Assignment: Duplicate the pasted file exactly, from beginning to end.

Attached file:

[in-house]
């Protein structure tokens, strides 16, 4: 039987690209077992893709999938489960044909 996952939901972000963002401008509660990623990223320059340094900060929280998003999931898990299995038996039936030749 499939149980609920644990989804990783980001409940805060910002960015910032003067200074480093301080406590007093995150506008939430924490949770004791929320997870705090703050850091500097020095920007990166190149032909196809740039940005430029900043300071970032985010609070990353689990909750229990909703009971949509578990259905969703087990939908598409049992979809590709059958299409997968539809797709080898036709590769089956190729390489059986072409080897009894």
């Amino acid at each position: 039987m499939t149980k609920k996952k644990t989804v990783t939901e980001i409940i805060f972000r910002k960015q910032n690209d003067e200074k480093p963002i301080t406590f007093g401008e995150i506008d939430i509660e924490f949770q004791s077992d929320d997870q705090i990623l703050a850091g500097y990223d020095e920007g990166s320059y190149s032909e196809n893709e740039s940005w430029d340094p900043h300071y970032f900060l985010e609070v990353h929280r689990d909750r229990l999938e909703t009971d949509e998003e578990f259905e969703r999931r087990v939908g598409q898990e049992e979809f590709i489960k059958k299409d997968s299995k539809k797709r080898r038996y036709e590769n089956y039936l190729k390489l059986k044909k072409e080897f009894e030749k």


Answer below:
[in-house]
């Protein structure tokens, strides 16, 4: 039987690209077992893709999938489960044909 996952939901972000963002401008509660990623990223320059340094900060929280998003999931898990299995038996039936030749 499939149980609920644990989804990783980001409940805060910002960015910032003067200074480093301080406590007093995150506008939430924490949770004791929320997870705090703050850091500097020095920007990166190149032909196809740039940005430029900043300071970032985010609070990353689990909750229990909703009971949509578990259905969703087990939908598409049992979809590709059958299409997968539809797709080898036709590769089956190729390489059986072409080897009894």
């Amino acid at each position: 039987m499939t149980k609920k996952k644990t989804v990783t939901e980001i409940i805060f972000r910002k960015q910032n690209d003067e200074k480093p963002i301080t406590f007093g401008e995150i506008d939430i509660e924490f949770q004791s077992d929320d997870q705090i990623l703050a850091g500097y990223d020095e920007g990166s320059y190149s032909e196809n893709e740039s940005w430029d340094p900043h300071y970032f900060l985010e609070v990353h929280r689990d909750r229990l999938e909703t009971d949509e998003e578990f259905e969703r999931r087990v939908g598409q898990e049992e979809f590709i489960k059958k299409d997968s299995k539809k797709r080898r038996y036709e590769n089956y039936l190729k390489l059986k044909k072409e080897f009894e030749k």